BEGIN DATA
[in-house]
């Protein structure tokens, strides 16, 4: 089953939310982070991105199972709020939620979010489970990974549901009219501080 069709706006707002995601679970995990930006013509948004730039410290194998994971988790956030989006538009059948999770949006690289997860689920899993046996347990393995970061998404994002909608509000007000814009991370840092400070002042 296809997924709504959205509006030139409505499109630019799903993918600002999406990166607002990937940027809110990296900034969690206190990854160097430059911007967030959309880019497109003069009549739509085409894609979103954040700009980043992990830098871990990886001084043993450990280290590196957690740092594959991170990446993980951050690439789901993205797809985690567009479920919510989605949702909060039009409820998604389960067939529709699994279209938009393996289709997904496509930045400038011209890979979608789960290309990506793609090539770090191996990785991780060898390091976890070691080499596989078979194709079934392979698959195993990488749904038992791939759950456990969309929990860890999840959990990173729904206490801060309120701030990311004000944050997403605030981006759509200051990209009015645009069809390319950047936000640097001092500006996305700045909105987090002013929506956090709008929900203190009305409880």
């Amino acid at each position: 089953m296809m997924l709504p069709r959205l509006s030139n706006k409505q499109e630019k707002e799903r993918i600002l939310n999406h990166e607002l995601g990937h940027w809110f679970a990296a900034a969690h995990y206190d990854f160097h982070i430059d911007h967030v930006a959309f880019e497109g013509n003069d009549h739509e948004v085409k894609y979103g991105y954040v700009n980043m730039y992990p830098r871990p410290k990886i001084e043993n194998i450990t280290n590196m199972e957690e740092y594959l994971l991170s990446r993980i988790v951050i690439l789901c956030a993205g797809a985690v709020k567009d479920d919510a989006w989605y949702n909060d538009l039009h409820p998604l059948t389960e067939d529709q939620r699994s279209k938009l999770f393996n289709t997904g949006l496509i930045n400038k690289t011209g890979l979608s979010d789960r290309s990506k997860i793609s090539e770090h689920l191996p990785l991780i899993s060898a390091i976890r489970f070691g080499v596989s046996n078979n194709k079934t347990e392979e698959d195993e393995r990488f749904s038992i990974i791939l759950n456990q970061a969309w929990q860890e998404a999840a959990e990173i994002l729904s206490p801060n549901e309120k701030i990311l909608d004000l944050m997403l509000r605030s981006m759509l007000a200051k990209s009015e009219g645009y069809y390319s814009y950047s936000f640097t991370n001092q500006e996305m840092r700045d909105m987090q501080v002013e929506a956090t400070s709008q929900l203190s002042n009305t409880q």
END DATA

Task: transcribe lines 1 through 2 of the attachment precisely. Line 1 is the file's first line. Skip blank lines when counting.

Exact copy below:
[in-house]
């Protein structure tokens, strides 16, 4: 089953939310982070991105199972709020939620979010489970990974549901009219501080 069709706006707002995601679970995990930006013509948004730039410290194998994971988790956030989006538009059948999770949006690289997860689920899993046996347990393995970061998404994002909608509000007000814009991370840092400070002042 296809997924709504959205509006030139409505499109630019799903993918600002999406990166607002990937940027809110990296900034969690206190990854160097430059911007967030959309880019497109003069009549739509085409894609979103954040700009980043992990830098871990990886001084043993450990280290590196957690740092594959991170990446993980951050690439789901993205797809985690567009479920919510989605949702909060039009409820998604389960067939529709699994279209938009393996289709997904496509930045400038011209890979979608789960290309990506793609090539770090191996990785991780060898390091976890070691080499596989078979194709079934392979698959195993990488749904038992791939759950456990969309929990860890999840959990990173729904206490801060309120701030990311004000944050997403605030981006759509200051990209009015645009069809390319950047936000640097001092500006996305700045909105987090002013929506956090709008929900203190009305409880």